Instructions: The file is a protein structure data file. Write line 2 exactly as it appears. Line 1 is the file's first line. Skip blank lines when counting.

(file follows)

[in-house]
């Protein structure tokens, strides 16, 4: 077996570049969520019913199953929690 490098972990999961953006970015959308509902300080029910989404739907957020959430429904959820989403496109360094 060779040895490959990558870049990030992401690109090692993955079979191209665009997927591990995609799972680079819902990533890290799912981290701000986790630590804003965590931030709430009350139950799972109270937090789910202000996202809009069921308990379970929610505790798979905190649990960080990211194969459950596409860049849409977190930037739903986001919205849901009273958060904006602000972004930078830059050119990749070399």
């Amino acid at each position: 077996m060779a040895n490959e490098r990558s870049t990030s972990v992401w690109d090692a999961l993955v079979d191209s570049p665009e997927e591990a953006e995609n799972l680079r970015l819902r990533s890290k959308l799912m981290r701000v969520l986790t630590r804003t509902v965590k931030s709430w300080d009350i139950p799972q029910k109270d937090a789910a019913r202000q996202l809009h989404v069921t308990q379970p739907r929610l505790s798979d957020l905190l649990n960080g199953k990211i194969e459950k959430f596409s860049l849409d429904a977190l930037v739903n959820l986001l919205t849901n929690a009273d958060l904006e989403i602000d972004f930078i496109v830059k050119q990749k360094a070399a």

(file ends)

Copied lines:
């Protein structure tokens, strides 16, 4: 077996570049969520019913199953929690 490098972990999961953006970015959308509902300080029910989404739907957020959430429904959820989403496109360094 060779040895490959990558870049990030992401690109090692993955079979191209665009997927591990995609799972680079819902990533890290799912981290701000986790630590804003965590931030709430009350139950799972109270937090789910202000996202809009069921308990379970929610505790798979905190649990960080990211194969459950596409860049849409977190930037739903986001919205849901009273958060904006602000972004930078830059050119990749070399």